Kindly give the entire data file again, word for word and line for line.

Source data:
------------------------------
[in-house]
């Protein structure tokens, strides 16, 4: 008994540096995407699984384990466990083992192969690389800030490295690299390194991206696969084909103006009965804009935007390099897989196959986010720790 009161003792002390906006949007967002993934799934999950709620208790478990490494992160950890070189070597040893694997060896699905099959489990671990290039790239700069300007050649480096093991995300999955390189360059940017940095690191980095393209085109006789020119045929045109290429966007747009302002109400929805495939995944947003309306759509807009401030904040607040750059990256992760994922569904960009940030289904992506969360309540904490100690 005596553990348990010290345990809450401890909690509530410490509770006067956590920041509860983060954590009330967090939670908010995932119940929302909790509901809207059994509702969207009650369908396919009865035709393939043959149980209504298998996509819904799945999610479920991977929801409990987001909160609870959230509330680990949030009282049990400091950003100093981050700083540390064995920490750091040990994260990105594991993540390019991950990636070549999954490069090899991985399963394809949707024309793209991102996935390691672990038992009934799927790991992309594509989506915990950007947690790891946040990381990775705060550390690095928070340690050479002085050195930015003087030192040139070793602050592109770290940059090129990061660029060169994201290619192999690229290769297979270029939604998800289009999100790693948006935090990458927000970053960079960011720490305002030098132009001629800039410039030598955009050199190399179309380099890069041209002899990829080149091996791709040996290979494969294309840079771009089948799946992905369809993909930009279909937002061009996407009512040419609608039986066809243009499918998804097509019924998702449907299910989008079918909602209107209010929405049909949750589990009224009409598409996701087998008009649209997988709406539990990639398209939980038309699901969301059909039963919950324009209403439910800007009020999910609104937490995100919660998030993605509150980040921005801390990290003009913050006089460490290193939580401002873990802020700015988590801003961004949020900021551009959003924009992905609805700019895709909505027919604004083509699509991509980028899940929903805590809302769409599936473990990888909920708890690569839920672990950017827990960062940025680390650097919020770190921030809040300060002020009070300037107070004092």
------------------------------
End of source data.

[in-house]
């Protein structure tokens, strides 16, 4: 008994540096995407699984384990466990083992192969690389800030490295690299390194991206696969084909103006009965804009935007390099897989196959986010720790 009161003792002390906006949007967002993934799934999950709620208790478990490494992160950890070189070597040893694997060896699905099959489990671990290039790239700069300007050649480096093991995300999955390189360059940017940095690191980095393209085109006789020119045929045109290429966007747009302002109400929805495939995944947003309306759509807009401030904040607040750059990256992760994922569904960009940030289904992506969360309540904490100690 005596553990348990010290345990809450401890909690509530410490509770006067956590920041509860983060954590009330967090939670908010995932119940929302909790509901809207059994509702969207009650369908396919009865035709393939043959149980209504298998996509819904799945999610479920991977929801409990987001909160609870959230509330680990949030009282049990400091950003100093981050700083540390064995920490750091040990994260990105594991993540390019991950990636070549999954490069090899991985399963394809949707024309793209991102996935390691672990038992009934799927790991992309594509989506915990950007947690790891946040990381990775705060550390690095928070340690050479002085050195930015003087030192040139070793602050592109770290940059090129990061660029060169994201290619192999690229290769297979270029939604998800289009999100790693948006935090990458927000970053960079960011720490305002030098132009001629800039410039030598955009050199190399179309380099890069041209002899990829080149091996791709040996290979494969294309840079771009089948799946992905369809993909930009279909937002061009996407009512040419609608039986066809243009499918998804097509019924998702449907299910989008079918909602209107209010929405049909949750589990009224009409598409996701087998008009649209997988709406539990990639398209939980038309699901969301059909039963919950324009209403439910800007009020999910609104937490995100919660998030993605509150980040921005801390990290003009913050006089460490290193939580401002873990802020700015988590801003961004949020900021551009959003924009992905609805700019895709909505027919604004083509699509991509980028899940929903805590809302769409599936473990990888909920708890690569839920672990950017827990960062940025680390650097919020770190921030809040300060002020009070300037107070004092």